The Sydney College of the Arts will hold its annual New Contemporaries exhibition, showcasing the work of the 2022 graduating cohort.
A culmination of the graduating artists’ collective research and practice-based outcomes, the exhibition will display works from a range of studio areas including Screen Arts, Photography, Painting, Print media, Sculpture, Ceramics, Glass, Jewellery and Object.
For the second year in a row, New Contemporaries will also launch an online exhibition in parallel with the physical exhibition – which will run from Thursday, 1 December to Saturday, 10 December in the University’s Old Teachers’ College.
Dr David Haines, Senior Lecturer at Sydney College of the Arts, said the exhibition showcased the breadth and skill of the graduating artists.
“In this year’s New Contemporaries, the old notions of distinct disciplines explode into a kaleidoscope of work reflecting future art,” he said.
“This is an info-savvy generation of artists that have chosen aesthetics to push back against an overheated world of mass communication – they often surprise with their embrace of ideas and technology and throw that against the more familiar forms of art, producing surprising work that we think will have a lot to give to the wider culture in the future.”
New Contemporaries 2022 Highlights
Shana O’Brien is a First Nations artist who grew up on Darkinjung Country, North of the Hawkesbury River. An interest in mix-media works led her to commence a Bachelor of Visual Arts at Sydney College of the Arts. Her work is inspired by the land, the ways that we connect to the land and to each other. She likes to consider the ways that the viewers eyes will be taken on a journey when looking at the shapes, colours and patterns in her works, and sees this movement as a kind of dance she can evoke in others.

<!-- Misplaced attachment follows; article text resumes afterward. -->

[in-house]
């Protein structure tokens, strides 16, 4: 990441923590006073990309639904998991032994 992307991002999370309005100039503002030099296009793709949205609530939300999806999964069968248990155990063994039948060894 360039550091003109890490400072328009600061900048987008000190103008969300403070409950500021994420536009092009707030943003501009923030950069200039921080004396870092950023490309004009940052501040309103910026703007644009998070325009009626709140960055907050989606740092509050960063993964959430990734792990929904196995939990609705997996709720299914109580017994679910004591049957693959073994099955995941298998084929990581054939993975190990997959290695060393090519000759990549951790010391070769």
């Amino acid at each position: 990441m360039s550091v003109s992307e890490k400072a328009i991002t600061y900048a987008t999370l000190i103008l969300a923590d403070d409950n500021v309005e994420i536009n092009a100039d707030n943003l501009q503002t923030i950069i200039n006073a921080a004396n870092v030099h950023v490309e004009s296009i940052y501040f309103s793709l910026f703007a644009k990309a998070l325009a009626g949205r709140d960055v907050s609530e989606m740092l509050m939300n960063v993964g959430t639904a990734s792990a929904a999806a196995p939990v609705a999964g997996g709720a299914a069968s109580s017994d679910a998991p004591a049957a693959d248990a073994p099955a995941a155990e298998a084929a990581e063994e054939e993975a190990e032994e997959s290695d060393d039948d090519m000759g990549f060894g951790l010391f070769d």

Anna May Kirk
Anna May Kirk is an artist, curator and creative producer based in Sydney, Australia, graduating this year from the Honours of Fine Arts program.
As an artist, Kirk is interested in the representational issue posed by the immaterial and spectral nature of Anthropogenic climate change. Through sculptural glass and sensory installations, Kirk engages the beholder’s body as a sensitive and porous instrument for encountering the magnitude of environmental change. In her research-based practice, Kirk entangles references to vast times, intensities and scales of our transforming planetary condition, often investigating past moments of climatic change throughout Earth’s history in order to speculate on the uncertain future.
Morgan Hogg is an emerging artist living and working on unceded Dhurag land. She is of Cook Island and English heritage. Through the perspective of her Indigenous Moana heritage, Hogg utilises installation and performance as visual representations of her own exploration of cultural identity while living in the diaspora.
Also graduating this year from the Honours of Fine Arts program, Hogg’s material practice looks at the ancestral passings of storytelling traditions and shrine-like imagery within her installations. The disconnect that colonisation has brought to the Pasifika diaspora plays within her archival research and performative storytelling dances.
Bronte Cormican-Jones is an emerging contemporary visual artist and writer living and working on the traditional lands of the Garigal and Durramuragal people, Sydney. She completed a Bachelor of Visual Arts (majoring in Sculpture and English) in 2021 and is graduating this year from Honours in Visual Arts at SCA.
In her visual arts practice, Cormican-Jones often explores the field of spatial practice through her sculptural works, installation, performance and documented works. She is drawn to glass and the industrial materials of steel, bricks and timber, and is interested in the way these materials are used in architecture and the infrastructure of the world around us.
View the New Contemporaries 2022 online exhibition here.
Hero image: Felix Ashford’s work at this year’s New Contemporaries exhibition